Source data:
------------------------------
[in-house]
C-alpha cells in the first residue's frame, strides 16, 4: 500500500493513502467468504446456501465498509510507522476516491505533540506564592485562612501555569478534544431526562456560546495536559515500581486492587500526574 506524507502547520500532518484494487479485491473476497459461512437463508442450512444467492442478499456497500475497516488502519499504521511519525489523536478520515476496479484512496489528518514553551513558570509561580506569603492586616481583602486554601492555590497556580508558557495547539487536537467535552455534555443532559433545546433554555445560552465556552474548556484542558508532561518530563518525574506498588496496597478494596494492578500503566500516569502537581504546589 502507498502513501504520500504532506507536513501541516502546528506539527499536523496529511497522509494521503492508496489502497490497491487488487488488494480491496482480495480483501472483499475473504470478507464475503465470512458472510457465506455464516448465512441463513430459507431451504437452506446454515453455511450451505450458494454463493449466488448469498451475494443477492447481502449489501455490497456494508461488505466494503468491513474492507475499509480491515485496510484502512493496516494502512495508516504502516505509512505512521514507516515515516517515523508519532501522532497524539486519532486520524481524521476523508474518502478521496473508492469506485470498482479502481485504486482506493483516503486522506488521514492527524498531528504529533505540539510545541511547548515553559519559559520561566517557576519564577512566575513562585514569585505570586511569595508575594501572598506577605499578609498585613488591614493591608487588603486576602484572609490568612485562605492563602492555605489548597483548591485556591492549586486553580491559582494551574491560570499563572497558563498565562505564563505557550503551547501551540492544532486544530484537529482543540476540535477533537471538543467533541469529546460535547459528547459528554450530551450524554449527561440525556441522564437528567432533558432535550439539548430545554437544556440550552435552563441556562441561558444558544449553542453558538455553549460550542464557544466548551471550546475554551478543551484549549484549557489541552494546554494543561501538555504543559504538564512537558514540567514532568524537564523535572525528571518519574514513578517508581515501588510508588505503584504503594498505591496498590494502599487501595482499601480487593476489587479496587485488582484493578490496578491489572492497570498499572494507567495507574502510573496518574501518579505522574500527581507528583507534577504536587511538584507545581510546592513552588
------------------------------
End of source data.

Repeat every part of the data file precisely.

[in-house]
C-alpha cells in the first residue's frame, strides 16, 4: 500500500493513502467468504446456501465498509510507522476516491505533540506564592485562612501555569478534544431526562456560546495536559515500581486492587500526574 506524507502547520500532518484494487479485491473476497459461512437463508442450512444467492442478499456497500475497516488502519499504521511519525489523536478520515476496479484512496489528518514553551513558570509561580506569603492586616481583602486554601492555590497556580508558557495547539487536537467535552455534555443532559433545546433554555445560552465556552474548556484542558508532561518530563518525574506498588496496597478494596494492578500503566500516569502537581504546589 502507498502513501504520500504532506507536513501541516502546528506539527499536523496529511497522509494521503492508496489502497490497491487488487488488494480491496482480495480483501472483499475473504470478507464475503465470512458472510457465506455464516448465512441463513430459507431451504437452506446454515453455511450451505450458494454463493449466488448469498451475494443477492447481502449489501455490497456494508461488505466494503468491513474492507475499509480491515485496510484502512493496516494502512495508516504502516505509512505512521514507516515515516517515523508519532501522532497524539486519532486520524481524521476523508474518502478521496473508492469506485470498482479502481485504486482506493483516503486522506488521514492527524498531528504529533505540539510545541511547548515553559519559559520561566517557576519564577512566575513562585514569585505570586511569595508575594501572598506577605499578609498585613488591614493591608487588603486576602484572609490568612485562605492563602492555605489548597483548591485556591492549586486553580491559582494551574491560570499563572497558563498565562505564563505557550503551547501551540492544532486544530484537529482543540476540535477533537471538543467533541469529546460535547459528547459528554450530551450524554449527561440525556441522564437528567432533558432535550439539548430545554437544556440550552435552563441556562441561558444558544449553542453558538455553549460550542464557544466548551471550546475554551478543551484549549484549557489541552494546554494543561501538555504543559504538564512537558514540567514532568524537564523535572525528571518519574514513578517508581515501588510508588505503584504503594498505591496498590494502599487501595482499601480487593476489587479496587485488582484493578490496578491489572492497570498499572494507567495507574502510573496518574501518579505522574500527581507528583507534577504536587511538584507545581510546592513552588